Scientists from the Center for Infection and Immunity (CII) at Columbia University's Mailman School of Public Health have announced a new test for tick-borne diseases (TBDs) with increased accuracy in Nature: Scientific Reports
. The TBD Serochip is a single test that can differentiate between Lyme disease and 7 other TBDs.
The current procedure to diagnose Lyme disease requires 2 separate tests and the criteria for diagnosis is notorious for inaccurate results. The team of researchers from CII along with scientists from the Centers for Disease Control and Prevention, the National Institute of Allergy and Infectious Diseases, Roche Sequencing Solutions, Farmingdale State College, and Stony Brook University, conducted the investigation
to find standard test for Lyme disease and other TBDs including Babesiosis, Anaplasmosis, Ehrlichia, and Powassan virus or Heartland virus.
“Each year, approximately 3 million clinical specimens are tested for TBDs in the United States. Nonetheless, the true incidence of TBDs is likely greatly underestimated, as patients with presumed TBDs are rarely tested for the full range of tick-borne agents, and only a fraction of positive cases are properly reported," said Nischay Mishra, PhD, a co-lead author of the study, in a press release.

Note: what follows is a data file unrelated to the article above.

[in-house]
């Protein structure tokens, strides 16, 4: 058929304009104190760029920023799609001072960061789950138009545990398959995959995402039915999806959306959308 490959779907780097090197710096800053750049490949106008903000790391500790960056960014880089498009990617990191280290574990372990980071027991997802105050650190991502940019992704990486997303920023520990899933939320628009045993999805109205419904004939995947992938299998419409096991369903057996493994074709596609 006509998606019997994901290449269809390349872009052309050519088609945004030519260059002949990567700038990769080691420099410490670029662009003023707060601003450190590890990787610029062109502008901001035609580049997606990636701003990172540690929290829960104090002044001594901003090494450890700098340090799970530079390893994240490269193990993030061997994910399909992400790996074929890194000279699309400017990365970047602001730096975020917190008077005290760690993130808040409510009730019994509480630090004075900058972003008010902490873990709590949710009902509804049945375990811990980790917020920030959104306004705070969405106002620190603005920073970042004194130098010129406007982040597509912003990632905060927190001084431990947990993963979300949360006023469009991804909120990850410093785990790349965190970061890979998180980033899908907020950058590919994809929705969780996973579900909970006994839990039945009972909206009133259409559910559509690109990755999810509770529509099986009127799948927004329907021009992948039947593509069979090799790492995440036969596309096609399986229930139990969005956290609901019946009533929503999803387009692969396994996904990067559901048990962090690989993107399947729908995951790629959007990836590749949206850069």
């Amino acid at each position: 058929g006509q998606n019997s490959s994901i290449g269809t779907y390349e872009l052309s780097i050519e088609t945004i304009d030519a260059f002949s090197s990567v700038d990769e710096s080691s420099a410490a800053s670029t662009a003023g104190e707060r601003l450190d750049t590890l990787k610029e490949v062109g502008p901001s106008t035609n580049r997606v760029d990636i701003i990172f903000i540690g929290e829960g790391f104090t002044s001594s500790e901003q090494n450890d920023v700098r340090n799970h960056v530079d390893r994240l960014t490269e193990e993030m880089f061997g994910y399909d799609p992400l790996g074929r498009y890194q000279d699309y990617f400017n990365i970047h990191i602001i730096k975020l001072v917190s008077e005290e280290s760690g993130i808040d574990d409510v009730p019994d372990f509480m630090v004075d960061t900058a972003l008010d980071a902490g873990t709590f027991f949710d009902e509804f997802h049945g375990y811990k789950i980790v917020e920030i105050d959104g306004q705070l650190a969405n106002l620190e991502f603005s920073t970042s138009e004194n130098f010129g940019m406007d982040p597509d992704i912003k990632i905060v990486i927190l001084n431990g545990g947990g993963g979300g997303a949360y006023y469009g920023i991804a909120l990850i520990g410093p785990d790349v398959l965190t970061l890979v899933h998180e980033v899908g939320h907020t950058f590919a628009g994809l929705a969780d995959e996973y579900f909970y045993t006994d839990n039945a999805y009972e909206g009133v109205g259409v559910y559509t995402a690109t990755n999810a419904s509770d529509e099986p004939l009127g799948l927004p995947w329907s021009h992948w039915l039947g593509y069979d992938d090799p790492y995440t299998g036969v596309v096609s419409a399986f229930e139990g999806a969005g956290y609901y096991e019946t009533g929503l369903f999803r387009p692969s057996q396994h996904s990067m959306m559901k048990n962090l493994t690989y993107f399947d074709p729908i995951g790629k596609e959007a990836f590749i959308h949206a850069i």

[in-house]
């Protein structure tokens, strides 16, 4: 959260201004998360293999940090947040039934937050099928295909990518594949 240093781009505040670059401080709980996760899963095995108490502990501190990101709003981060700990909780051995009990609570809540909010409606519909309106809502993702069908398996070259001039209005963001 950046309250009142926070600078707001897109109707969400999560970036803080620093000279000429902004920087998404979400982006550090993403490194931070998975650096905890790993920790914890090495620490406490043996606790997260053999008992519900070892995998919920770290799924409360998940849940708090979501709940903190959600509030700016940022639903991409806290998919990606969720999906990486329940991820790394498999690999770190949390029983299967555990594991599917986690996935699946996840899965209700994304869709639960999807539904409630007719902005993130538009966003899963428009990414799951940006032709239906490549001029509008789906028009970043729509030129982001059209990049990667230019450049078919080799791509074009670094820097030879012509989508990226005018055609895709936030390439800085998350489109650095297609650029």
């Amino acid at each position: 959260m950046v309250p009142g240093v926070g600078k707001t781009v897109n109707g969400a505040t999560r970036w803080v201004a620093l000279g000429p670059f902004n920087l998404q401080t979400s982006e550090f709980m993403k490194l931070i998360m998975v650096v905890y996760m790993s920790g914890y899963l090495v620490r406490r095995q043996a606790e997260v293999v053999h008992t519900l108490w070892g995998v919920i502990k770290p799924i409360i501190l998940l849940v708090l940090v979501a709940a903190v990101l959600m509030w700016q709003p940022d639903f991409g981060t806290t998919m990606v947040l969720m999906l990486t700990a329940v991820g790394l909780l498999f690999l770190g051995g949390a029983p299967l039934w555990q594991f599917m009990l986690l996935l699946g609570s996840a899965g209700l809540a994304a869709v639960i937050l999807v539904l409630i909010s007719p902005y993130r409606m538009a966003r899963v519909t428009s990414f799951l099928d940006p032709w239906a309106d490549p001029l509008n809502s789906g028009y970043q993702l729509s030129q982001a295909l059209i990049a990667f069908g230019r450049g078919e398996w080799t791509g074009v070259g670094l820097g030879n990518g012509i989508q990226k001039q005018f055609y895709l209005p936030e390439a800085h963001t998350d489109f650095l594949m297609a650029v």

According to the investigators, the TBD Serochip can test 170,000 protein fragments for the existence of pathogens connected to 8 different types of TBDs. As new TBDs are discovered, scientists will be able to alter the TBD Serochip to detect the new disease in less than 4 weeks’ time. The current version also tests for a newer virus, Long Island tick rhabdovirus, which was discovered in Amblyomma americanum
Because ticks frequently carry more than 1 type of pathogen, the TBD Serochip can identify if a person is infected with multiple types of pathogens. The investigators report “finding antibodies to another agent in 26% of blood specimens from patients with TBD.” The test will also provide information for scientists to observe antibody responses and interactions between TBD agents on how the disease progresses, as well as how genetically diverse pathogens affect immune response.
"Diagnosing tick-borne illness is a difficult journey for patients, delaying effecting treatment," said senior author W. Ian Lipkin, MD, director of CII and John Snow Professor of Epidemiology at Columbia, in the press release. "The TBD Serochip promises to make diagnosis far easier, offering a single, accurate test for 8 different TBDs. Early detection of infection enables rapid and appropriate treatment."
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